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Fordham Grad Works to Help Entrepreneurs

Andrew Kingsley’s Concourse Group has brought Fordham students together with Bronx residents wanting to start a business. Photo by Patrick Verel

Andrew Kingsley’s Concourse Group has brought Fordham students together with Bronx residents wanting to start a business.
Photo by Patrick Verel

In the poorest congressional district in the United States, a fledgling company founded by Fordham graduates is striving to connect entrepreneurs with the tools for success.

The Concourse Group was founded three years ago by Andrew Kingsley, GSB ’13, and Anuar Juraidini, FCRH ’12, through the Fordham Foundry with two goals: connecting Fordham students with Bronx residents looking to launch businesses, and assisting local credit unions.

Kingsley, who graduated with a degree in economics and finance, connected with Juraidini, an economics and philosophy major, through Darryl McLeod, Ph.D., professor of economics.

As chance would have it, they’d both worked through Fordham’s Service Learning Program with the Bethex Federal Credit Union, which has been helping Bronx residents get loans since 1970. Kingsley originally hoped to get credit unions like Bethex to expand their offerings, organize a self-help group like a trade association, and establish a loan fund to lend to entrepreneurs.

They have directed efforts toward helping individual entrepreneurs with events including 3 Day Startup Bronx, a “hackathon” at the Fordham Foundry, and a second 3 Day event in April at the Bronx Sunshine incubator. Earlier this year the group hosted 30 entrepreneurs who pitched business ideas ranging from a catering business to a website revolving around landlords.

“We had a really diverse group, and I feel that each of the businesses could be successful in the future,” Kingsley said.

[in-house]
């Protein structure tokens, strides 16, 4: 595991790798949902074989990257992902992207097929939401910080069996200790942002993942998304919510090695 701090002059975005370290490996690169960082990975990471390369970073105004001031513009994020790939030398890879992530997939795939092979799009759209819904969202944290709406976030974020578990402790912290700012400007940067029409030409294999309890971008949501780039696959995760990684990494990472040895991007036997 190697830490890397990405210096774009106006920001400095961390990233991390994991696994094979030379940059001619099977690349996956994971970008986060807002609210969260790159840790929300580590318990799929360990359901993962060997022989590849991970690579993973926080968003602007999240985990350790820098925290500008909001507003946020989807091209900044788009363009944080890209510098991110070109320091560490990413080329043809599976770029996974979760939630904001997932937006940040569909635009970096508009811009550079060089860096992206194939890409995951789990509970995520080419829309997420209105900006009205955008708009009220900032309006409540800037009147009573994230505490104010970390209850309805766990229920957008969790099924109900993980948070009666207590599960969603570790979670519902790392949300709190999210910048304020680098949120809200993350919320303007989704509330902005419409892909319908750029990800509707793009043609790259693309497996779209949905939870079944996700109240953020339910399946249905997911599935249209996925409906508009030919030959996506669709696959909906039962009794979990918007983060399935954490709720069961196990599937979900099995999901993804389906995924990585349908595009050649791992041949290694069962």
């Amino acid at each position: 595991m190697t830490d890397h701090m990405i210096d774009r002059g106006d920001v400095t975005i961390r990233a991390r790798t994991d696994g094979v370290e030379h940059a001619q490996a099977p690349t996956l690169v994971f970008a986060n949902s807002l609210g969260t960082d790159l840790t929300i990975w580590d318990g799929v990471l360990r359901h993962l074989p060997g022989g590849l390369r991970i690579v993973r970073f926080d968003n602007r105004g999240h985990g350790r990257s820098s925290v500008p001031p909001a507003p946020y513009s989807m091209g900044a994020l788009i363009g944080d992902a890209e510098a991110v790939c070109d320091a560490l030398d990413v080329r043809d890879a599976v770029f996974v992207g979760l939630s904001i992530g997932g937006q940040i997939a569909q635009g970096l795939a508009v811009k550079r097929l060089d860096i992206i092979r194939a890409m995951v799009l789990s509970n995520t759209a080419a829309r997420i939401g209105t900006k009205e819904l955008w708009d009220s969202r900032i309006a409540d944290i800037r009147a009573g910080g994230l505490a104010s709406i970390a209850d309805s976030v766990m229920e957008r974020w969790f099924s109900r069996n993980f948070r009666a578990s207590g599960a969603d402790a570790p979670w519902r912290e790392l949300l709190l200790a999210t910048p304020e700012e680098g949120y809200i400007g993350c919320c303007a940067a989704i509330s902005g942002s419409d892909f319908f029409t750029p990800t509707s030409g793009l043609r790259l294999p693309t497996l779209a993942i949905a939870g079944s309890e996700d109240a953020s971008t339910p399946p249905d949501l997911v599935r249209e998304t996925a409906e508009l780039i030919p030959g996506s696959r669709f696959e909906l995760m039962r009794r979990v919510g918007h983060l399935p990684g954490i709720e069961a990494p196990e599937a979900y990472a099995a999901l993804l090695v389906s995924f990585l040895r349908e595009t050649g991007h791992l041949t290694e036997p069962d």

Three entrepreneurs were selected from that group, and have been paired with students from Fordham who will act as consultants. The hope is that they will secure financing for their businesses. In addition to helping businesses get off the ground, Kingsley said, the experience will help Fordham students learn skills that they can use after graduation in the workforce.

“This is something that’s going to give you a strong business background, an acumen, and you will potentially get a job out of your experience here,” he said.

Ultimately, what he’d like to do is develop a fund to bridge the loan gap between entrepreneurs and credit unions, which often won’t lend the initial $5,000 to startups. The space that the Fordham Foundry provides for the Concourse Group to work out of has been invaluable for getting to that point.

“Now that I’ve run an event and I’ve worked with 30 entrepreneurs, I can go to a small foundation or an individual and say ‘Listen, these types of events work, and here’s why. Here are the faces that I can prove to you that it works. Give me $10,000 so I can do it three more times,’” he said.

With manpower and community connections in place, funding is the last piece of the puzzle that Kingsley said he needs for the Concourse Group. The Bronx is a good place to work though, and he’s optimistic about the prospects.

“If you walk around the Bronx today, you’ll find more entrepreneurs than you will in Silicon Valley. I can tell you that right now,” he said.


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